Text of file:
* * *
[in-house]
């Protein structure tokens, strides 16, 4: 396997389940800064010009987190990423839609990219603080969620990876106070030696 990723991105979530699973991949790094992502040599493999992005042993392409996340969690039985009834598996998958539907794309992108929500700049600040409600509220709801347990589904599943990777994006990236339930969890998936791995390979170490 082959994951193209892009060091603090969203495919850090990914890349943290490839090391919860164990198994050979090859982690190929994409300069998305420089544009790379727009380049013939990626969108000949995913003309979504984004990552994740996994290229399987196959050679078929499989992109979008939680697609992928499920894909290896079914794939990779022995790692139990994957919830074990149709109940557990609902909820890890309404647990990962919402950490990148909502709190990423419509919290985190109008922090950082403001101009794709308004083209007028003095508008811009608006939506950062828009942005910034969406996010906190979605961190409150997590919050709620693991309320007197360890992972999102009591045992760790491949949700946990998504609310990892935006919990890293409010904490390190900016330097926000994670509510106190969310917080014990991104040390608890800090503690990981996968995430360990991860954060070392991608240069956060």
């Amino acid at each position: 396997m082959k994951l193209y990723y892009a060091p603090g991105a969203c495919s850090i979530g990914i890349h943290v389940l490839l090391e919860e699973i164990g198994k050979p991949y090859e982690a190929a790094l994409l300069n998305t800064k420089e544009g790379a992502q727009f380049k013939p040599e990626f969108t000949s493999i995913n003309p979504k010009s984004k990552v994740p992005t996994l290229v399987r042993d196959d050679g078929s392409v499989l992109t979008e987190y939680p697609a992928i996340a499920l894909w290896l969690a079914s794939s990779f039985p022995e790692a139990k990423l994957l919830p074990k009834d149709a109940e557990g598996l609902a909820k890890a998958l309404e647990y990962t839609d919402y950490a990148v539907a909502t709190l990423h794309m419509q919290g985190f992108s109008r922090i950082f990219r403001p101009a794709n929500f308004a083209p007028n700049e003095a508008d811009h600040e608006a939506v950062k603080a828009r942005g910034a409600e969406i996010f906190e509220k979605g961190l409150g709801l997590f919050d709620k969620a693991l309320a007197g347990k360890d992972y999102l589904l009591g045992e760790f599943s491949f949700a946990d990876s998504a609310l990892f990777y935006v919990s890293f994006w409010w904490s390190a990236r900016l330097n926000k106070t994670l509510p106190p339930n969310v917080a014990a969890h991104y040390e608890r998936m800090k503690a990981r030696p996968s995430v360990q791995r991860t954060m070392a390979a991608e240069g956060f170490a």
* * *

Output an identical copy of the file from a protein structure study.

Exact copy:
[in-house]
């Protein structure tokens, strides 16, 4: 396997389940800064010009987190990423839609990219603080969620990876106070030696 990723991105979530699973991949790094992502040599493999992005042993392409996340969690039985009834598996998958539907794309992108929500700049600040409600509220709801347990589904599943990777994006990236339930969890998936791995390979170490 082959994951193209892009060091603090969203495919850090990914890349943290490839090391919860164990198994050979090859982690190929994409300069998305420089544009790379727009380049013939990626969108000949995913003309979504984004990552994740996994290229399987196959050679078929499989992109979008939680697609992928499920894909290896079914794939990779022995790692139990994957919830074990149709109940557990609902909820890890309404647990990962919402950490990148909502709190990423419509919290985190109008922090950082403001101009794709308004083209007028003095508008811009608006939506950062828009942005910034969406996010906190979605961190409150997590919050709620693991309320007197360890992972999102009591045992760790491949949700946990998504609310990892935006919990890293409010904490390190900016330097926000994670509510106190969310917080014990991104040390608890800090503690990981996968995430360990991860954060070392991608240069956060």
């Amino acid at each position: 396997m082959k994951l193209y990723y892009a060091p603090g991105a969203c495919s850090i979530g990914i890349h943290v389940l490839l090391e919860e699973i164990g198994k050979p991949y090859e982690a190929a790094l994409l300069n998305t800064k420089e544009g790379a992502q727009f380049k013939p040599e990626f969108t000949s493999i995913n003309p979504k010009s984004k990552v994740p992005t996994l290229v399987r042993d196959d050679g078929s392409v499989l992109t979008e987190y939680p697609a992928i996340a499920l894909w290896l969690a079914s794939s990779f039985p022995e790692a139990k990423l994957l919830p074990k009834d149709a109940e557990g598996l609902a909820k890890a998958l309404e647990y990962t839609d919402y950490a990148v539907a909502t709190l990423h794309m419509q919290g985190f992108s109008r922090i950082f990219r403001p101009a794709n929500f308004a083209p007028n700049e003095a508008d811009h600040e608006a939506v950062k603080a828009r942005g910034a409600e969406i996010f906190e509220k979605g961190l409150g709801l997590f919050d709620k969620a693991l309320a007197g347990k360890d992972y999102l589904l009591g045992e760790f599943s491949f949700a946990d990876s998504a609310l990892f990777y935006v919990s890293f994006w409010w904490s390190a990236r900016l330097n926000k106070t994670l509510p106190p339930n969310v917080a014990a969890h991104y040390e608890r998936m800090k503690a990981r030696p996968s995430v360990q791995r991860t954060m070392a390979a991608e240069g956060f170490a």